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Note:  Do not rely on this information. It is very old.

Canada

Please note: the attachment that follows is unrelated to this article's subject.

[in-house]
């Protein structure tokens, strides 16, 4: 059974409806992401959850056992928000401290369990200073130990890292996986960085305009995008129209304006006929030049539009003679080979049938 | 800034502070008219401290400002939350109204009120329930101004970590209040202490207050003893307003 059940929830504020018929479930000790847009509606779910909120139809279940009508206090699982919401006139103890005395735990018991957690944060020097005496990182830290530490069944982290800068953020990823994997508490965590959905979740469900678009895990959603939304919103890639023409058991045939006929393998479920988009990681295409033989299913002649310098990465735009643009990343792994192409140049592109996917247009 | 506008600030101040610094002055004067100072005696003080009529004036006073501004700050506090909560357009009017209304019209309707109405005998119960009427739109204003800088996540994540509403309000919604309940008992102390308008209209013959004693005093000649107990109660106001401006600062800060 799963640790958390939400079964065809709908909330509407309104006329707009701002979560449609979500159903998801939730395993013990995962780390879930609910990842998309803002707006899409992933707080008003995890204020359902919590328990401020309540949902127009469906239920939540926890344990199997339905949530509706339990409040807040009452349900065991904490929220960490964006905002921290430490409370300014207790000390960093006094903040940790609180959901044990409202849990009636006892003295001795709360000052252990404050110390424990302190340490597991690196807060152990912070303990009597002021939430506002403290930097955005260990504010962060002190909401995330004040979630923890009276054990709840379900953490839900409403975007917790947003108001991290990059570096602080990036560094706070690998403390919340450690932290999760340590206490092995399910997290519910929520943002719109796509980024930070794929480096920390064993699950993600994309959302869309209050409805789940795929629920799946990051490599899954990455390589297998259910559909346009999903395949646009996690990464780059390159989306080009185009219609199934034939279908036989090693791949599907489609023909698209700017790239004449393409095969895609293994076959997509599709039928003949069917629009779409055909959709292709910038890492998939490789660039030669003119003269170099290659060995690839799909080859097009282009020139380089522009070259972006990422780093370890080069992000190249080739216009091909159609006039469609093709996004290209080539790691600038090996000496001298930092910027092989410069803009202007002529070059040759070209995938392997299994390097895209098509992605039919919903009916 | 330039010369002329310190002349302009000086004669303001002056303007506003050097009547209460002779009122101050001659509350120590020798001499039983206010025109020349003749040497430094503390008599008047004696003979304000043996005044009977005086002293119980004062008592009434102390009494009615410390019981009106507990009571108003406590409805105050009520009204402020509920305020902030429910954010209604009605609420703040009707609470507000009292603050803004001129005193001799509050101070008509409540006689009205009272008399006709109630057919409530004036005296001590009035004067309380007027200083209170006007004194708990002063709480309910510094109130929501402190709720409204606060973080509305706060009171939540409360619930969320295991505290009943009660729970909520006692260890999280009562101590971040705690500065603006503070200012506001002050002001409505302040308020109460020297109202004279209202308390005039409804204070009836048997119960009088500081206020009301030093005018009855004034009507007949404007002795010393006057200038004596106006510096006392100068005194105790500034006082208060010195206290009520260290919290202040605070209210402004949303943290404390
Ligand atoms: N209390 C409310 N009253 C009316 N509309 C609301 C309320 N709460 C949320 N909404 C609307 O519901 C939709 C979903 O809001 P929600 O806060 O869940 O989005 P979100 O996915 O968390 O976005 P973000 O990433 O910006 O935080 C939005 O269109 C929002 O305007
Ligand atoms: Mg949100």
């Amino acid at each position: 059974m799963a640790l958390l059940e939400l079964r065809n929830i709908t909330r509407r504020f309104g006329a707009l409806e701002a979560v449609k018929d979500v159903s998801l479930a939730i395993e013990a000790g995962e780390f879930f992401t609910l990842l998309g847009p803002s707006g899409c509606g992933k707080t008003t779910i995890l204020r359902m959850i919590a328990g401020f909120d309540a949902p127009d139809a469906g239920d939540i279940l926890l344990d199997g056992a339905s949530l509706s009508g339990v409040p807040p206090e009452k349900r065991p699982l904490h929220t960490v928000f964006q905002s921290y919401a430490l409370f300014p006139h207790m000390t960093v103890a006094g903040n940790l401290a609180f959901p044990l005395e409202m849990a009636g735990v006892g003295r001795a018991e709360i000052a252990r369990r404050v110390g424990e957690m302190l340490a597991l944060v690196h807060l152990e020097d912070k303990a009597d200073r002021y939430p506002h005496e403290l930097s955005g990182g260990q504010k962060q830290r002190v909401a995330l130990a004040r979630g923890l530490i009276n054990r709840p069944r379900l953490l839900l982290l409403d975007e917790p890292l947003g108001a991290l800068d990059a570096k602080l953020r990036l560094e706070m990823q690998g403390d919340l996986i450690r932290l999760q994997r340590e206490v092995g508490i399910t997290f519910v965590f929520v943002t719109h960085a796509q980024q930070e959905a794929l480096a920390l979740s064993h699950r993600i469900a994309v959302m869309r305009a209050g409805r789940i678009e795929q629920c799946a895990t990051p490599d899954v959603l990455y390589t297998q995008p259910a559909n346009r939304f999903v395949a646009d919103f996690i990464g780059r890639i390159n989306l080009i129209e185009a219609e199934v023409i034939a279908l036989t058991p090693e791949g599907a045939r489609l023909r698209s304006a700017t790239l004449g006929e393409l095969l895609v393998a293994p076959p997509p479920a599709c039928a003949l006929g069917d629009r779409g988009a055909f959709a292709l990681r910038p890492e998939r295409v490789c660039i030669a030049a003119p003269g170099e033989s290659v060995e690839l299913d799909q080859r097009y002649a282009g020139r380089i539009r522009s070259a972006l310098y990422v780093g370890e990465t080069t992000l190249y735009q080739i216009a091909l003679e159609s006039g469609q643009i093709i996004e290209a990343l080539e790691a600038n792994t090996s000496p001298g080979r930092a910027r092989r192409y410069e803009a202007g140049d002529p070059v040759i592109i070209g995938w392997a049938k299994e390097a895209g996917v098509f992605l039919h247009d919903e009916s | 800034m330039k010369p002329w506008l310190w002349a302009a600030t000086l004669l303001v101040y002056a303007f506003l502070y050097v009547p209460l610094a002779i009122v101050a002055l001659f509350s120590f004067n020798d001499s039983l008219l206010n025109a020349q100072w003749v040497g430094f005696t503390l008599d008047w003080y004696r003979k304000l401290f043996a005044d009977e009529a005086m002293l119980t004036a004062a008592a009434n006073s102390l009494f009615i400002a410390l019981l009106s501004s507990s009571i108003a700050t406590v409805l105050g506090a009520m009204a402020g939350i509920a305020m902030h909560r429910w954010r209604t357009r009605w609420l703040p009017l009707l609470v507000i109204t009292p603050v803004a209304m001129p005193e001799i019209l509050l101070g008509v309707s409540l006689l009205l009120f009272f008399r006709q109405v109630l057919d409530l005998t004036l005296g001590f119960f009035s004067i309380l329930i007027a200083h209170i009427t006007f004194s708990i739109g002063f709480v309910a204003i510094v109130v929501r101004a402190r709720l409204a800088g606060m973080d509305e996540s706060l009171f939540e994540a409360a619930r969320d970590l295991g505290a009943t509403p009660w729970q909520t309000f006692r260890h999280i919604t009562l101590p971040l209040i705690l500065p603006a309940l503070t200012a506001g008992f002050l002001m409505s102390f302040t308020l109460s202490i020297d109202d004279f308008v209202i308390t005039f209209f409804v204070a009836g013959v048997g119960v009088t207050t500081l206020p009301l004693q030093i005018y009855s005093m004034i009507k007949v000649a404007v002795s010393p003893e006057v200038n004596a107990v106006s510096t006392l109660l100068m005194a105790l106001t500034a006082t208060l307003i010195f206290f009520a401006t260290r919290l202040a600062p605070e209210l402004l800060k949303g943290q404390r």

Canada. The Dominion of Canada is a Federal Union, constituted by the "British North America Act, 1867," passed by the Imperial Parliament, and embodying a scheme devised by colonial statesmen as the result of conferences held during the two previous years. The plan was suggested by a proposed confederation of the maritime provinces. The Federation was proclaimed officially on July 1,1867. The original members were Upper and Lower Canada (since called Ontario and Quebec), Nova Scotia, and New Brunswick. Provision was made for the admission of other provinces, and British Columbia and Prince Edward's Island were admitted in 1871 and 1873 respectively. The Hudson's Bay territories were purchased in 1869 from the Hudson's Bay Company. Manitoba (q.v.), formerly the Red River Settlement, was formed of part of this and admitted in 1870. Newfoundland has never joined the Confederation. Five districts, Keewatin, Assiniboia, Saskatchewan, Alberta, and Athabasca, have been formed out of the northwest territories, but there is still a large remainder of unorganised, and almost uninhabited, country. The parliamentary system is similar in principle to that of the United Kingdom, the Crown being represented by a Governor-General, and the Dominion Legislature of two chambers. The Upper, or Senate, consists of eighty members nominated for life; the qualification is the possession of property to the value of 4,000 dollars. The Lower, or House of Commons, consists of 215 members at present, the representation of the province of Quebec being fixed at sixty-five members, while the rest of the Dominion is represented in the proportion of one member for every 20,000 inhabitants. The number, now 215, will shortly require a slight readjustment, according to the 1891 census. Except in the N.W. territories, the franchise is based on a small property qualification, income from earnings being taken into account. The executive consists of the Governor-General and a cabinet or council of fifteen members. There is, of course, party government on the English system. The provincial legislatures usually consist of two chambers, a Legislative Council and a Legislative Assembly, with a responsible ministry. Ontario, Manitoba, and British Columbia have only one chamber. There are slight differences in the franchise in the different provinces. The extreme term of their parliaments is fixed at four years. Local legislation on most subjects belongs to them. There is also a very complete system of local government. The only Dominion courts are the Supreme Court, with a Chief Justice and five other judges, and a Court of Exchequer (for revenue cases), with one judge. The Supreme Court exercises appellate jurisdiction from the provincial courts, both civil and crirninal.